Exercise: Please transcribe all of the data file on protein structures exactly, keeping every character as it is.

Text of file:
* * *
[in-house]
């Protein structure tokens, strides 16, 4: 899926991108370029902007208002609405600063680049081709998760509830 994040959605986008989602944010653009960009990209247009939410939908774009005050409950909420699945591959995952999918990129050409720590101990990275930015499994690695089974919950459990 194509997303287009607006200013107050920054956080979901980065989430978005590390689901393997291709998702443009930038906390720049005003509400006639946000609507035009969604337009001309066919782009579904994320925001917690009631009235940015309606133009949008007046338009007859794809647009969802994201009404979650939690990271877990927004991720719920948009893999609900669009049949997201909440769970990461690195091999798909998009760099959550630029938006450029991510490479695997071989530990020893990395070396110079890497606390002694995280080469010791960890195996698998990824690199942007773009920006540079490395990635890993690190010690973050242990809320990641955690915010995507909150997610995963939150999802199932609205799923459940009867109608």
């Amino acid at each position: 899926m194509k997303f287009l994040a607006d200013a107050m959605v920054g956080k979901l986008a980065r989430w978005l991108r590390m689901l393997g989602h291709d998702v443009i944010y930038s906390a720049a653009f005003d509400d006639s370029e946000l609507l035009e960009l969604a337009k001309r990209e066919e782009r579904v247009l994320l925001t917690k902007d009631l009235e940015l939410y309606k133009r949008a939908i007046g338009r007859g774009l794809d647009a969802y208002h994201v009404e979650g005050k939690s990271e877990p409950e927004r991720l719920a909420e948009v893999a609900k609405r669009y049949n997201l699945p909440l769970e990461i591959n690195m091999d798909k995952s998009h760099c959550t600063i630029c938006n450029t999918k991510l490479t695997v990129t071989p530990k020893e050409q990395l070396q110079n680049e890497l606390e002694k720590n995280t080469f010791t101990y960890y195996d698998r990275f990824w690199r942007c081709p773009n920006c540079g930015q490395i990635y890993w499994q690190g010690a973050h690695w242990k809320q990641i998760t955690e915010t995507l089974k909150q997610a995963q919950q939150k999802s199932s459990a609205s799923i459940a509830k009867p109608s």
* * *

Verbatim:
[in-house]
């Protein structure tokens, strides 16, 4: 899926991108370029902007208002609405600063680049081709998760509830 994040959605986008989602944010653009960009990209247009939410939908774009005050409950909420699945591959995952999918990129050409720590101990990275930015499994690695089974919950459990 194509997303287009607006200013107050920054956080979901980065989430978005590390689901393997291709998702443009930038906390720049005003509400006639946000609507035009969604337009001309066919782009579904994320925001917690009631009235940015309606133009949008007046338009007859794809647009969802994201009404979650939690990271877990927004991720719920948009893999609900669009049949997201909440769970990461690195091999798909998009760099959550630029938006450029991510490479695997071989530990020893990395070396110079890497606390002694995280080469010791960890195996698998990824690199942007773009920006540079490395990635890993690190010690973050242990809320990641955690915010995507909150997610995963939150999802199932609205799923459940009867109608």
């Amino acid at each position: 899926m194509k997303f287009l994040a607006d200013a107050m959605v920054g956080k979901l986008a980065r989430w978005l991108r590390m689901l393997g989602h291709d998702v443009i944010y930038s906390a720049a653009f005003d509400d006639s370029e946000l609507l035009e960009l969604a337009k001309r990209e066919e782009r579904v247009l994320l925001t917690k902007d009631l009235e940015l939410y309606k133009r949008a939908i007046g338009r007859g774009l794809d647009a969802y208002h994201v009404e979650g005050k939690s990271e877990p409950e927004r991720l719920a909420e948009v893999a609900k609405r669009y049949n997201l699945p909440l769970e990461i591959n690195m091999d798909k995952s998009h760099c959550t600063i630029c938006n450029t999918k991510l490479t695997v990129t071989p530990k020893e050409q990395l070396q110079n680049e890497l606390e002694k720590n995280t080469f010791t101990y960890y195996d698998r990275f990824w690199r942007c081709p773009n920006c540079g930015q490395i990635y890993w499994q690190g010690a973050h690695w242990k809320q990641i998760t955690e915010t995507l089974k909150q997610a995963q919950q939150k999802s199932s459990a609205s799923i459940a509830k009867p109608s």